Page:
Solar Energy for the Darkest Places on Earth
The whole world is in alarm state due to the coronavirus pandemic. Social networks and most of the media are full of negative headlines and keep frightening us with disappointing forecasts. Nevertheless, there is a lot of positive news. Science does not stand still and continues to develop future technologies for the benefit of humanity. Russian scientists from the Moscow Radiotechnical Institute of Russian Academy of Sciences have patented a system for transferring energy from a space – based solar power station to Earth. It is expected that a solar power system will be able to transmit energy using microwaves to the remote areas of the planet, where it is impossible to lay ground power lines. The Global Energy Prize experts have shared their opinion on possibility of construction that kind of solar power plant.
Scientists from all over the world have been interested in the idea of building a space – based solar power station for a long time. In 1941, science fiction writer Isaac Asimov published the short story ‘Reason’, in which a space station transmits energy collected from the Sun to various planets using microwave beams. And in 1973 Peter Glaser realised this idea. He was granted U.S. patent number 3,781,647 for the method of transmitting power over long distances using microwaves from a very large antenna on the satellite to a much larger one on the ground. Despite the fact that the development of the technology had begun a long time ago, radically new solutions have not appeared lately. In this regard, Martin Green, the 2018 Global Energy Prize laureate, Professor of School of Photovoltaic and Renewable Energy Engineering, University of New South Wales, notes: ‘I suspect the new patent must deal will the particulars of how the power is transmitted or received. Most previous suggestions have been that the power station be placed in geosynchronous orbit (35,786 kilometers high) so it remains fixed above a point on Earth, rather than an altitude of 300 to 1000 kilometers.’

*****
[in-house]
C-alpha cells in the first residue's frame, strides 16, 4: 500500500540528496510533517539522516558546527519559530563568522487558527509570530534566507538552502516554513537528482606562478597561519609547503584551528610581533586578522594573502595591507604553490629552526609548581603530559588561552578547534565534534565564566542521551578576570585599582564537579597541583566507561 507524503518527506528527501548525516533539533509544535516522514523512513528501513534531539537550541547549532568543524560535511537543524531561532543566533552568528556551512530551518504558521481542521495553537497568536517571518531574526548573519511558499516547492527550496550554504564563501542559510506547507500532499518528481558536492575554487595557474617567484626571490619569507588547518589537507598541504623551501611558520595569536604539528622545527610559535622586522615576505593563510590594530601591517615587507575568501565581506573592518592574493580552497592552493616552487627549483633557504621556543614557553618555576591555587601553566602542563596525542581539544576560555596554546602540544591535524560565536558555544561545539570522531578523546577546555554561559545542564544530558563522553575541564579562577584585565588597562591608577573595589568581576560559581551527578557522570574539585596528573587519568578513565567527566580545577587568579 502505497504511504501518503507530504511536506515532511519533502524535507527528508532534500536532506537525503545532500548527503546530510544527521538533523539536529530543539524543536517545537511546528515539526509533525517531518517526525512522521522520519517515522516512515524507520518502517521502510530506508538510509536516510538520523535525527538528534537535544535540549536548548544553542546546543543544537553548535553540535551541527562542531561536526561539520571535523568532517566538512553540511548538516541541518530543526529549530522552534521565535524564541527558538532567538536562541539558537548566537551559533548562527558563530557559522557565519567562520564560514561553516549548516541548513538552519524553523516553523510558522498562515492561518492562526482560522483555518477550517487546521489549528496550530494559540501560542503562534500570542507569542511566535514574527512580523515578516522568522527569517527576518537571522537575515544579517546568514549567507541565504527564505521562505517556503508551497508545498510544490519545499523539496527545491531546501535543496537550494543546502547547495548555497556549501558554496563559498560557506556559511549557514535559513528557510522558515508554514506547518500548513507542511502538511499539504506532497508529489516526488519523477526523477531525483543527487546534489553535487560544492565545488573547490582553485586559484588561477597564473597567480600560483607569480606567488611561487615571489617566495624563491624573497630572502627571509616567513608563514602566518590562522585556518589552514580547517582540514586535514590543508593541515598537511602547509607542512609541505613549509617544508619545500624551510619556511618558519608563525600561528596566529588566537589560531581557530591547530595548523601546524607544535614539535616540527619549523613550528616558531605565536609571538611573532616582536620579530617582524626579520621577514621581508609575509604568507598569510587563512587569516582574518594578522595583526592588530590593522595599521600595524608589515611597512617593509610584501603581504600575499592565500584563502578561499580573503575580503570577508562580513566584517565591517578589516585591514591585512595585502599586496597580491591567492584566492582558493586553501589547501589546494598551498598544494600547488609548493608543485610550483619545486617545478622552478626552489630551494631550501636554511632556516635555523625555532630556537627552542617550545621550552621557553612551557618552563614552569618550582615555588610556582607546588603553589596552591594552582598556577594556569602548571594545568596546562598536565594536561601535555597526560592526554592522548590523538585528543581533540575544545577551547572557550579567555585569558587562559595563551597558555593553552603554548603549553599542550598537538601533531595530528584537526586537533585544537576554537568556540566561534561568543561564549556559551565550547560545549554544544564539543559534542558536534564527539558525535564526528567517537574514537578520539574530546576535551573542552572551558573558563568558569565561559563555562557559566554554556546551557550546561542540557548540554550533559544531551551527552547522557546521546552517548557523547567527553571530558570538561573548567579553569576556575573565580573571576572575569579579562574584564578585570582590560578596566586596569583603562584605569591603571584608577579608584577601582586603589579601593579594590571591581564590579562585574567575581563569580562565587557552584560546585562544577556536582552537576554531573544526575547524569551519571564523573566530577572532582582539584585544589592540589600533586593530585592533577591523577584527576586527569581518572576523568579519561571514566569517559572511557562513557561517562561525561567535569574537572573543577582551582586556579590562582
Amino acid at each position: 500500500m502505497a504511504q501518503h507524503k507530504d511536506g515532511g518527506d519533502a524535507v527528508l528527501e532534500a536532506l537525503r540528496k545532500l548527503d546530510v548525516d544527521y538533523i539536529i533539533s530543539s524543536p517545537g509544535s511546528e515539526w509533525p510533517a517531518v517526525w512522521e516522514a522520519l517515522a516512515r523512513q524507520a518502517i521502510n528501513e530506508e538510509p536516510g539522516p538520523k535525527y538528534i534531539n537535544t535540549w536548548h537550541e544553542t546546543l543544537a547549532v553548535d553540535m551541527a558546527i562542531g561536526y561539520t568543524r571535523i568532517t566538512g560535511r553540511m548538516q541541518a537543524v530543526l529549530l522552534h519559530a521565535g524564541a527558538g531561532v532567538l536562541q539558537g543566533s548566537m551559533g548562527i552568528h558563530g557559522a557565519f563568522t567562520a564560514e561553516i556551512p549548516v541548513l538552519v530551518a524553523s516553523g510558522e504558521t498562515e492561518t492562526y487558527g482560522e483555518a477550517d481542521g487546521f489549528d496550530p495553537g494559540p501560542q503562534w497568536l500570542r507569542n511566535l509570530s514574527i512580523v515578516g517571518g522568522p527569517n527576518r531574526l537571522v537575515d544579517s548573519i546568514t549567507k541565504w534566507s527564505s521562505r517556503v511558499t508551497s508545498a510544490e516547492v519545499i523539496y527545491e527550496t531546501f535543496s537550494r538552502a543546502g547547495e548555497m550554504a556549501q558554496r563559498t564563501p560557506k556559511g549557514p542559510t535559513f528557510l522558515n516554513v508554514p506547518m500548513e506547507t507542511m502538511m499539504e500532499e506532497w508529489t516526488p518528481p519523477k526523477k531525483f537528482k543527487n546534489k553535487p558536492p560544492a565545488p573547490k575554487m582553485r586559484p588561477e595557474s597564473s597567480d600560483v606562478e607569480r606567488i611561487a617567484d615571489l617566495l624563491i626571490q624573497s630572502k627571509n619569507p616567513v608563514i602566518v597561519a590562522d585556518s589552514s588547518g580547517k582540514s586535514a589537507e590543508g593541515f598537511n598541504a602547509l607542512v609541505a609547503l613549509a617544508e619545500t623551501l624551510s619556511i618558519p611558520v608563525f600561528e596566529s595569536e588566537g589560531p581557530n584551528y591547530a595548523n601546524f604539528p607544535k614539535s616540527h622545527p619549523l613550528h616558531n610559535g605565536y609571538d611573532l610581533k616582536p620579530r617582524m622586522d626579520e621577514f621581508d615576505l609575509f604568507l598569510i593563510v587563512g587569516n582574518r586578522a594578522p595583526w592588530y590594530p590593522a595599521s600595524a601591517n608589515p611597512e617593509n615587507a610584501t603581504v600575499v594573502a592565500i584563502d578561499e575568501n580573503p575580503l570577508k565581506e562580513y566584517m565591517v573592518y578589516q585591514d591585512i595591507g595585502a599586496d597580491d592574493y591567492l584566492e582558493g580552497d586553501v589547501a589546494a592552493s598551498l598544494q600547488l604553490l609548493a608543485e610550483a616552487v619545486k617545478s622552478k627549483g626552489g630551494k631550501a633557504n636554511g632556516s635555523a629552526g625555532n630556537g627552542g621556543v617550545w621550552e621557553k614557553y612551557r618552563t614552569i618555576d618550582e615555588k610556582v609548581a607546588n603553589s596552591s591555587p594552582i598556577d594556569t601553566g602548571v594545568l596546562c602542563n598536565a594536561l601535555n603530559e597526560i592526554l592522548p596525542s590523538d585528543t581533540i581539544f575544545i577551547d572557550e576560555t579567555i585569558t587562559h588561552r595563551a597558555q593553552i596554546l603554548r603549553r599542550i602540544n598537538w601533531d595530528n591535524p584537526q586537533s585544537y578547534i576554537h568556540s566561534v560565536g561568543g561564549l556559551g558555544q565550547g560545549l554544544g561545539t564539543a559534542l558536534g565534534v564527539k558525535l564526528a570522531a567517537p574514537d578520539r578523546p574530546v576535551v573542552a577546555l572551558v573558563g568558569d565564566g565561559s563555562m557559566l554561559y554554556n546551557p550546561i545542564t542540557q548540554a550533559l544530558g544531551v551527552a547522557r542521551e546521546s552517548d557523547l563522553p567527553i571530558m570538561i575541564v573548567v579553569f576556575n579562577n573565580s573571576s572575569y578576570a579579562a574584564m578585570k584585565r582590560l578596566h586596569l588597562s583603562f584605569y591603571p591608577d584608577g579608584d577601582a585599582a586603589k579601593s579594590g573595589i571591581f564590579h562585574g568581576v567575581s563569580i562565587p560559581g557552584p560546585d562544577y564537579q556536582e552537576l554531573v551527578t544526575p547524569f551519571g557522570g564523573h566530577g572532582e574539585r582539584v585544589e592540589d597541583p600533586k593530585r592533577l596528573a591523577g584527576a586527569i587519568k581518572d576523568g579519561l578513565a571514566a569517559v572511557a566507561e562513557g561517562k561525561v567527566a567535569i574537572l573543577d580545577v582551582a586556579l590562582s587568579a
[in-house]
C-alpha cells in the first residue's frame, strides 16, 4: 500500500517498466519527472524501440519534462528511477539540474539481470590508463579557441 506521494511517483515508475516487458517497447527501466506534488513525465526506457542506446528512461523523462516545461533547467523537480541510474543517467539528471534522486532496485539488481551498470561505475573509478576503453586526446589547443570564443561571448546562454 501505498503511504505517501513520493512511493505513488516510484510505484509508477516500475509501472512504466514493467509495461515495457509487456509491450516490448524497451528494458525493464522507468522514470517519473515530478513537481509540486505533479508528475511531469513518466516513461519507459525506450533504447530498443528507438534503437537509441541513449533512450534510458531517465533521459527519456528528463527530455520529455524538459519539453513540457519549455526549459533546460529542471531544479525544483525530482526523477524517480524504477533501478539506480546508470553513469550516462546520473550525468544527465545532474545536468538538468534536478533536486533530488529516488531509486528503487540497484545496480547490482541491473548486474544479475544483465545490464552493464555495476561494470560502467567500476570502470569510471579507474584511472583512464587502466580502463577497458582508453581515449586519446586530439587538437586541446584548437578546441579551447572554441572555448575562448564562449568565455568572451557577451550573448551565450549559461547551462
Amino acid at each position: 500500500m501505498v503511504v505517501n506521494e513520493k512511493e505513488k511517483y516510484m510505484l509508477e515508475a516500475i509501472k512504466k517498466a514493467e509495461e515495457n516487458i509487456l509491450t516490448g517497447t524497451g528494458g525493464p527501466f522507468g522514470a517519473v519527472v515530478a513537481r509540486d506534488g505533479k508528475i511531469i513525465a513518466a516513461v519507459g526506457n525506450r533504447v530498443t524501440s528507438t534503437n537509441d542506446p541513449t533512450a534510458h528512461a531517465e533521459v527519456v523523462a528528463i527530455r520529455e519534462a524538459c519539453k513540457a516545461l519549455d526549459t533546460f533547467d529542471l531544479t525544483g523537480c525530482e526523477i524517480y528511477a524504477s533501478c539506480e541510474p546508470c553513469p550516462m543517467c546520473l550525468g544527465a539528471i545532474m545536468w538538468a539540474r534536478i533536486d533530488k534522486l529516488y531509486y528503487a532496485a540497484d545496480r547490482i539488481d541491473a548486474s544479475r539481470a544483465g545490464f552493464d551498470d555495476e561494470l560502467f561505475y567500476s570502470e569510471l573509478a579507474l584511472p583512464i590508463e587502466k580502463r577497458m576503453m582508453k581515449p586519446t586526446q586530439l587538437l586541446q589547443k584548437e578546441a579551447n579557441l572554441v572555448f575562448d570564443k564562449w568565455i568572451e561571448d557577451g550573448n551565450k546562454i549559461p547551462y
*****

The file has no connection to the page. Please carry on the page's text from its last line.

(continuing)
According to Boris Katorgin, creator of the rocket engine RD-180, the 2012 Global Energy Prize laureate, full member, Russian Academy of Sciences, creating a solar power plant able to accept power for operation on orbit is not a short-term matter. First of all, it is necessary to overcome a number of scientific and technical problems: to create super-heavy carrier rockets for launching large-sized elements of power plants into low earth orbit; to develop a technology for a safe and high-quality assembly of large-sized structural elements; to increase significantly the efficiency of converting solar energy into electrical and electrical energy into microwave or laser radiation. The scientist also recommends to study carefully the issue of negative pollution of the atmosphere and the surface of the earth's crust with high-power electromagnetic radiation.
Despite the fact that technical solutions for creating space – based solar power plant aren’t ripe yet, David Faiman (Israel), the Global Energy Prize International Award Committee member, Professor of the Ben-Gurion University of the Negev, considers generating electric power from the Sun in space in an earth orbiting satellite to be a very exciting prospect. According to the scientist there are three reasons for that. First of all, because there is no atmosphere to dilute the sun’s rays, the satellite actually sees sunlight about 50% stronger than earthbound solar panels would see it. Secondly, satellite sees the Sun for 24 hours a day except for the few minutes every day when Earth passes between the panels and the Sun. And thirdly, what the satellite generates really is constant, because there's no sunrise and sunset in space and no clouds to make the output stronger or weaker every time clouds pass.
However, David Faiman also emphasises a number of critical aspects directly related to the safety of human life: ‘There is the question of making sure that no aircraft accidentally fly through the microwave beam because it's very powerful, much more powerful than a microwave oven at home. And, finally, one has to employ some kind of completely failsafe mechanism so that if the satellite is hit for example by a passing meteorite the microwave beam doesn't spill off and into some dangerous place where there are humans.’
Along with the technological difficulties of the project, experts note the presence of economic difficulties. Michael Graetzel, professor at the Swiss Federal Institute of Technology, the 2017 Global Energy Prize laureate considers the high cost of the project to be the main obstacle for launching the station: ‘The disadvantage at this time is the big, very big cost for launching. It would have to come down to two hundred dollars a kilogram and that's to all of the magnitude lower than what it cost today as just rocket launches the material.’
American professor Khalil Amine, the 2019 Global Energy Prize laureate, an Argonne Distinguished Fellow and the Manager of the Advanced Lithium Battery Technology Group at Argonne National Laboratory, proposes to provide energy to remote regions of the world using isolated low cost solar panels with power banks as an alternative option to the space – based systems: ‘This technology is low cost! One can imagine powering a whole village using a single station with power banks!’
It can therefore be concluded that the concept of launching a space – based solar power station is feasible. But the question of whether the cost of solving all technological problems together with the cost of launching a satellite into space can be comparable with the cost of building a simple array of solar panels on the ground remains open.